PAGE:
He has actually quadrupled the recipe to make about 15 cups of flour. You can do that in a Bosch Mixer

Here’s the basic recipe found in the Meal-lean-i-yumm cookbook- one of my favorite cookbooks! Mealleaniyumm! (All That’s Missing Is the Fat

  • 3 1/2 cups spelt flour
  • 1 1/2 tsp salt
  • 1 TB active dry yeast
  • 1 tsp sugar
  • 1 1/8 cup lukewarm water
  • 2 TB canola oil

1. Combine flour, salt, yeast and sugar into a large bowl. Add water and oil. Beat until combined then nead the dough until smooth, about 5 minutes. Cover and let rise for 45 minutes, until doubled, Punch down and shape into a loaf. Place into loaf pan. Cover and let rise for 30 minutes.

2. Preheat oven to 400F. Place 1 cup of water in the oven with the bread another challah baking secret. Bake at 400 for 30 minutes until done. Brush top lightly with water. Remove from pan and cool on a rack.

Slatkin edits to the recipe
My husband quadruples this recipe which gives 14 cups of flour, and then he makes another batch!

Here’s the math for the quadruplement.

  • 14 cups of flour
  • 6 tsp salt
  • 4 TB yeast
  • 4 tsp sugar (we use brown rice syrup so he adds a little flour due to the extra liquid)
  • 4 1/2 cups of water
  • 8 TB of canola oil

Jewish Life Organizing tip– By the way, challah is wonderful when the dough is frozen and is taken out to rise again before baking. Say you have time to make the dough on Sunday or Monday, freeze it after it has risen and then defrost it on Friday. Let it rise again and then bake it on Friday. There’s nothing like the smell of challah being made on Erev Shabbos 🙂 I think also Kabbalistically it is good to bake challah specifically on erev Shabbos.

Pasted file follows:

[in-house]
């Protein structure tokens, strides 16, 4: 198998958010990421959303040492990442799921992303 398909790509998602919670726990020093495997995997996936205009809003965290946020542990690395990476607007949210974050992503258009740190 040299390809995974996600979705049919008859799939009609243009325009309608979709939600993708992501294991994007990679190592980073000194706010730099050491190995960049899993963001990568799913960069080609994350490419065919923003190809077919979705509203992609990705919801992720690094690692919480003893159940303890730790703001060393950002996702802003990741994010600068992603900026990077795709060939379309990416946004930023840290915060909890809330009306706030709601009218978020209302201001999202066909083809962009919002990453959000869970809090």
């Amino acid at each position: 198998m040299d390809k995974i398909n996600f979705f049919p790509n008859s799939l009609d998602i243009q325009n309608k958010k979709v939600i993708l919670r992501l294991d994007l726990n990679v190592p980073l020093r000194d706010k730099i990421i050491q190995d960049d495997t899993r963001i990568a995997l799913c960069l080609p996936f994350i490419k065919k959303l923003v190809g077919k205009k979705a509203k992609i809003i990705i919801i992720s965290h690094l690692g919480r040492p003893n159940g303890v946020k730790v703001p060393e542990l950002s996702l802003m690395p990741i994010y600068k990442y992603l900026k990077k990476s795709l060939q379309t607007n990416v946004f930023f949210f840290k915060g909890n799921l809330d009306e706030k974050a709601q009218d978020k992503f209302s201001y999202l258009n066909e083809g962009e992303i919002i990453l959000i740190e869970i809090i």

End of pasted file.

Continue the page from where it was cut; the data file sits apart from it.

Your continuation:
My Findings about Shabbos recipes
I think one of the reasons why Shabbos preparations often feel so hard is that we forget the very important rule: Keep it simple!

Who said we have to make stuffed miniature mushrooms or tri color kugels? Perhaps you really enjoy doing that, and if you do gezundt a heit!

I personally don’t make 10 ingredient vegetable dish. Steamed broccoli is wonderful. Steamed cauliflower, asparagus, kale, collard greens, they are delicious! And, a heck of a lot quicker and healthier than kugel.

And a starch? How about rice. Throw in slivered almonds and raisins, or mexican rice seasonings. A starch, protein, vegetable, soup, what else?

Dessert. How about baked apples? Baked pears with strawberries on top? A smoothie.

Again, these are food items you do not even need a recipe for! You can make these very quickly.

I’m also a big fan of delegating and outsourcing. If baking Challah is a chore for you, get it elsewhere. Rachael’s Star-K Heavenly Challahs- Chocolate, chocolate chip…she’s sending me one this week and I cannot wait for it!

2 Responses to “Making Challah”

  1. vivian says:

    where do you get the special oval baking pans and what do they look like I don’t see any pictures thank you. Your site has been very helpful.